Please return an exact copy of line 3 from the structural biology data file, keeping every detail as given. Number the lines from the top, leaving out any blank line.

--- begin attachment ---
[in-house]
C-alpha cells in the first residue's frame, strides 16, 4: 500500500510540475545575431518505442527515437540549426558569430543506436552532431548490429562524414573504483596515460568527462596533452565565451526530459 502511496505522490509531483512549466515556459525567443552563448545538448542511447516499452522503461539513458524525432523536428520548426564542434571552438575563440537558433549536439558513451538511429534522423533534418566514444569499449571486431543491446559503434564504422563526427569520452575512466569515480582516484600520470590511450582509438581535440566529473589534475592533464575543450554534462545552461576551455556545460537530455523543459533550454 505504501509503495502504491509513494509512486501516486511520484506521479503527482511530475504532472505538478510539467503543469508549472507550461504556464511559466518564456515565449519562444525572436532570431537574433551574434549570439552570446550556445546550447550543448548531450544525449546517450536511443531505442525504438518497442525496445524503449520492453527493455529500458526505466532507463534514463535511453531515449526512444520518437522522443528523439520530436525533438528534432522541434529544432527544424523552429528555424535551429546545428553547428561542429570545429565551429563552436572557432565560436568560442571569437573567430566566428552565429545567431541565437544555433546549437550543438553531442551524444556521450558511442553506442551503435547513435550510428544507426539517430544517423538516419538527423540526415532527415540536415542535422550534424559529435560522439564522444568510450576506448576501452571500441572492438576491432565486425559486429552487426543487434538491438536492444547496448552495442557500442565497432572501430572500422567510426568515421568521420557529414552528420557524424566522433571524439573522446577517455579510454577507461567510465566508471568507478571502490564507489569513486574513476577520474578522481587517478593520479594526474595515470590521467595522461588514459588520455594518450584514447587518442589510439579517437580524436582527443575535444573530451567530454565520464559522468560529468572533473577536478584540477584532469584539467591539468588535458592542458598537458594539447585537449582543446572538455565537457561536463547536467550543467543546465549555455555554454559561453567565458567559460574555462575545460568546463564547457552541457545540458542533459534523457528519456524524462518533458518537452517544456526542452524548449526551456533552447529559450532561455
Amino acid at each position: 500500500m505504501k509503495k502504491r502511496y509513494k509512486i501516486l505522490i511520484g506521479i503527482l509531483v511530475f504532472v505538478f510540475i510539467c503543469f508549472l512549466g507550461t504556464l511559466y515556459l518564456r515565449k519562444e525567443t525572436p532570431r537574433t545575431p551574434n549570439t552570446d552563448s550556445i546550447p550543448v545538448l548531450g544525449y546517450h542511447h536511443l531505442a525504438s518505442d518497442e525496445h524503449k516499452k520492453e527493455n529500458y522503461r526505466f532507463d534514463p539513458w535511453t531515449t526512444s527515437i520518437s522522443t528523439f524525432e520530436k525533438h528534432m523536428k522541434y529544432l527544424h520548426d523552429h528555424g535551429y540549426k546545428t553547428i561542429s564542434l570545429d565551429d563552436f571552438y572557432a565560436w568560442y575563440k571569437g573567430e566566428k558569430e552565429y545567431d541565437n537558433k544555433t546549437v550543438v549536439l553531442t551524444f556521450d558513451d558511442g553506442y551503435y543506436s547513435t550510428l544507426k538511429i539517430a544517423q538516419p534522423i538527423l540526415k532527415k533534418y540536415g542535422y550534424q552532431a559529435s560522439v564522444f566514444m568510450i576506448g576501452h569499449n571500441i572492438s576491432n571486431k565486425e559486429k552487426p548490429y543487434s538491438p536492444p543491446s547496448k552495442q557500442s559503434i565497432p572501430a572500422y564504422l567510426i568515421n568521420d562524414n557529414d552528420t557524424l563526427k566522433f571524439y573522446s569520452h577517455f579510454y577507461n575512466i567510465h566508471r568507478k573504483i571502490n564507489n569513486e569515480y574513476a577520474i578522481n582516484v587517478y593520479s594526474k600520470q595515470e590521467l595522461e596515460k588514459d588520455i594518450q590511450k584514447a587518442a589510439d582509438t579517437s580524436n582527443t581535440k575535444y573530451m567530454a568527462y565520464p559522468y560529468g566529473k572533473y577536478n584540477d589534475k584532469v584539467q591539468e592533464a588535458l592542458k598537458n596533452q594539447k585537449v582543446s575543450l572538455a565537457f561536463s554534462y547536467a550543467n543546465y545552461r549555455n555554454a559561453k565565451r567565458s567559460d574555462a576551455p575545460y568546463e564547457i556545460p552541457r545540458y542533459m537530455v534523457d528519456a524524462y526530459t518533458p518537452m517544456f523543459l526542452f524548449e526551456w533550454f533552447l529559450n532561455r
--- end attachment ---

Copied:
Amino acid at each position: 500500500m505504501k509503495k502504491r502511496y509513494k509512486i501516486l505522490i511520484g506521479i503527482l509531483v511530475f504532472v505538478f510540475i510539467c503543469f508549472l512549466g507550461t504556464l511559466y515556459l518564456r515565449k519562444e525567443t525572436p532570431r537574433t545575431p551574434n549570439t552570446d552563448s550556445i546550447p550543448v545538448l548531450g544525449y546517450h542511447h536511443l531505442a525504438s518505442d518497442e525496445h524503449k516499452k520492453e527493455n529500458y522503461r526505466f532507463d534514463p539513458w535511453t531515449t526512444s527515437i520518437s522522443t528523439f524525432e520530436k525533438h528534432m523536428k522541434y529544432l527544424h520548426d523552429h528555424g535551429y540549426k546545428t553547428i561542429s564542434l570545429d565551429d563552436f571552438y572557432a565560436w568560442y575563440k571569437g573567430e566566428k558569430e552565429y545567431d541565437n537558433k544555433t546549437v550543438v549536439l553531442t551524444f556521450d558513451d558511442g553506442y551503435y543506436s547513435t550510428l544507426k538511429i539517430a544517423q538516419p534522423i538527423l540526415k532527415k533534418y540536415g542535422y550534424q552532431a559529435s560522439v564522444f566514444m568510450i576506448g576501452h569499449n571500441i572492438s576491432n571486431k565486425e559486429k552487426p548490429y543487434s538491438p536492444p543491446s547496448k552495442q557500442s559503434i565497432p572501430a572500422y564504422l567510426i568515421n568521420d562524414n557529414d552528420t557524424l563526427k566522433f571524439y573522446s569520452h577517455f579510454y577507461n575512466i567510465h566508471r568507478k573504483i571502490n564507489n569513486e569515480y574513476a577520474i578522481n582516484v587517478y593520479s594526474k600520470q595515470e590521467l595522461e596515460k588514459d588520455i594518450q590511450k584514447a587518442a589510439d582509438t579517437s580524436n582527443t581535440k575535444y573530451m567530454a568527462y565520464p559522468y560529468g566529473k572533473y577536478n584540477d589534475k584532469v584539467q591539468e592533464a588535458l592542458k598537458n596533452q594539447k585537449v582543446s575543450l572538455a565537457f561536463s554534462y547536467a550543467n543546465y545552461r549555455n555554454a559561453k565565451r567565458s567559460d574555462a576551455p575545460y568546463e564547457i556545460p552541457r545540458y542533459m537530455v534523457d528519456a524524462y526530459t518533458p518537452m517544456f523543459l526542452f524548449e526551456w533550454f533552447l529559450n532561455r